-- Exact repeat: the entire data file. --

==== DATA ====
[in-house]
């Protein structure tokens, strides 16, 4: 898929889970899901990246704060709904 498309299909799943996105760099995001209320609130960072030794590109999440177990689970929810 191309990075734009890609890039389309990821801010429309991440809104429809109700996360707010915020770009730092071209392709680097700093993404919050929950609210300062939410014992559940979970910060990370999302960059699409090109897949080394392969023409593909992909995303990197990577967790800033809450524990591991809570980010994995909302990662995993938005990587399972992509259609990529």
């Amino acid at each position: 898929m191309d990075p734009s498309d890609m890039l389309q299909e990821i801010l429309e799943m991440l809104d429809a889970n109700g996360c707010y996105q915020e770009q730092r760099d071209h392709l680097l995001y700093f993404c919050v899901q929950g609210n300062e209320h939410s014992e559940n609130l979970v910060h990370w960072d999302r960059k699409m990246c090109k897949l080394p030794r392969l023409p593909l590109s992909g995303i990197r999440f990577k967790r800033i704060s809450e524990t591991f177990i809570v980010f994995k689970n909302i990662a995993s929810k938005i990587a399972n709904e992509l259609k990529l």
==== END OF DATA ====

[in-house]
């Protein structure tokens, strides 16, 4: 898929889970899901990246704060709904 498309299909799943996105760099995001209320609130960072030794590109999440177990689970929810 191309990075734009890609890039389309990821801010429309991440809104429809109700996360707010915020770009730092071209392709680097700093993404919050929950609210300062939410014992559940979970910060990370999302960059699409090109897949080394392969023409593909992909995303990197990577967790800033809450524990591991809570980010994995909302990662995993938005990587399972992509259609990529």
């Amino acid at each position: 898929m191309d990075p734009s498309d890609m890039l389309q299909e990821i801010l429309e799943m991440l809104d429809a889970n109700g996360c707010y996105q915020e770009q730092r760099d071209h392709l680097l995001y700093f993404c919050v899901q929950g609210n300062e209320h939410s014992e559940n609130l979970v910060h990370w960072d999302r960059k699409m990246c090109k897949l080394p030794r392969l023409p593909l590109s992909g995303i990197r999440f990577k967790r800033i704060s809450e524990t591991f177990i809570v980010f994995k689970n909302i990662a995993s929810k938005i990587a399972n709904e992509l259609k990529l």